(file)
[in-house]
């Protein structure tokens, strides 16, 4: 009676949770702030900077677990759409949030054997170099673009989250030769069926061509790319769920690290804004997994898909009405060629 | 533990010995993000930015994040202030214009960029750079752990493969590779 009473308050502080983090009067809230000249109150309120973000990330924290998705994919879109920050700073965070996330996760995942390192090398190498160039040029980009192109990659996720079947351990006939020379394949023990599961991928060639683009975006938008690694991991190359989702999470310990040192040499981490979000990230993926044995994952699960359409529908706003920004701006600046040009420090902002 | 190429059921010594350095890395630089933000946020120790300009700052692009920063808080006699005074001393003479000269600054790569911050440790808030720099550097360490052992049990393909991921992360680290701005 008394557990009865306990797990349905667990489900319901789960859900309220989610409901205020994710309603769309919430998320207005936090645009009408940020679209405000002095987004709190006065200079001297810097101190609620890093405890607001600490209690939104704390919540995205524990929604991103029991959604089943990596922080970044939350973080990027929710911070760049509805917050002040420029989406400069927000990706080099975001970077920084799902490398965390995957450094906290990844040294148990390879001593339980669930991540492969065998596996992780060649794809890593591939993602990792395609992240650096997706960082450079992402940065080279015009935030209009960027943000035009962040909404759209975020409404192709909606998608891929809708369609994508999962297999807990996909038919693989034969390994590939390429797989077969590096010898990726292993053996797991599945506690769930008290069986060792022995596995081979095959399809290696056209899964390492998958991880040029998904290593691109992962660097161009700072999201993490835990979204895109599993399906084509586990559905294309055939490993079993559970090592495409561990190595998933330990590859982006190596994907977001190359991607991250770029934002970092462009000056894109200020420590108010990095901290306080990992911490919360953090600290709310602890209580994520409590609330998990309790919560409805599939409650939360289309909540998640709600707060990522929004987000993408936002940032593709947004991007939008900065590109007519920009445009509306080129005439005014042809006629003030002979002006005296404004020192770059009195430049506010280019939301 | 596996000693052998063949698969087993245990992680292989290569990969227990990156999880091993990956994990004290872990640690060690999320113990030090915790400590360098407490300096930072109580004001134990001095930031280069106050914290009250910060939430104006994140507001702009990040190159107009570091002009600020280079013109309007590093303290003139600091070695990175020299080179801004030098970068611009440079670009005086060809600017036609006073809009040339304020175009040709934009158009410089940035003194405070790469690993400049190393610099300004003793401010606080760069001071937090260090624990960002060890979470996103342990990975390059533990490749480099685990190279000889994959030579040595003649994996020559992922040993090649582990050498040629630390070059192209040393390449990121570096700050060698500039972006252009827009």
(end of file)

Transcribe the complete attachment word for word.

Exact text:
[in-house]
């Protein structure tokens, strides 16, 4: 009676949770702030900077677990759409949030054997170099673009989250030769069926061509790319769920690290804004997994898909009405060629 | 533990010995993000930015994040202030214009960029750079752990493969590779 009473308050502080983090009067809230000249109150309120973000990330924290998705994919879109920050700073965070996330996760995942390192090398190498160039040029980009192109990659996720079947351990006939020379394949023990599961991928060639683009975006938008690694991991190359989702999470310990040192040499981490979000990230993926044995994952699960359409529908706003920004701006600046040009420090902002 | 190429059921010594350095890395630089933000946020120790300009700052692009920063808080006699005074001393003479000269600054790569911050440790808030720099550097360490052992049990393909991921992360680290701005 008394557990009865306990797990349905667990489900319901789960859900309220989610409901205020994710309603769309919430998320207005936090645009009408940020679209405000002095987004709190006065200079001297810097101190609620890093405890607001600490209690939104704390919540995205524990929604991103029991959604089943990596922080970044939350973080990027929710911070760049509805917050002040420029989406400069927000990706080099975001970077920084799902490398965390995957450094906290990844040294148990390879001593339980669930991540492969065998596996992780060649794809890593591939993602990792395609992240650096997706960082450079992402940065080279015009935030209009960027943000035009962040909404759209975020409404192709909606998608891929809708369609994508999962297999807990996909038919693989034969390994590939390429797989077969590096010898990726292993053996797991599945506690769930008290069986060792022995596995081979095959399809290696056209899964390492998958991880040029998904290593691109992962660097161009700072999201993490835990979204895109599993399906084509586990559905294309055939490993079993559970090592495409561990190595998933330990590859982006190596994907977001190359991607991250770029934002970092462009000056894109200020420590108010990095901290306080990992911490919360953090600290709310602890209580994520409590609330998990309790919560409805599939409650939360289309909540998640709600707060990522929004987000993408936002940032593709947004991007939008900065590109007519920009445009509306080129005439005014042809006629003030002979002006005296404004020192770059009195430049506010280019939301 | 596996000693052998063949698969087993245990992680292989290569990969227990990156999880091993990956994990004290872990640690060690999320113990030090915790400590360098407490300096930072109580004001134990001095930031280069106050914290009250910060939430104006994140507001702009990040190159107009570091002009600020280079013109309007590093303290003139600091070695990175020299080179801004030098970068611009440079670009005086060809600017036609006073809009040339304020175009040709934009158009410089940035003194405070790469690993400049190393610099300004003793401010606080760069001071937090260090624990960002060890979470996103342990990975390059533990490749480099685990190279000889994959030579040595003649994996020559992922040993090649582990050498040629630390070059192209040393390449990121570096700050060698500039972006252009827009």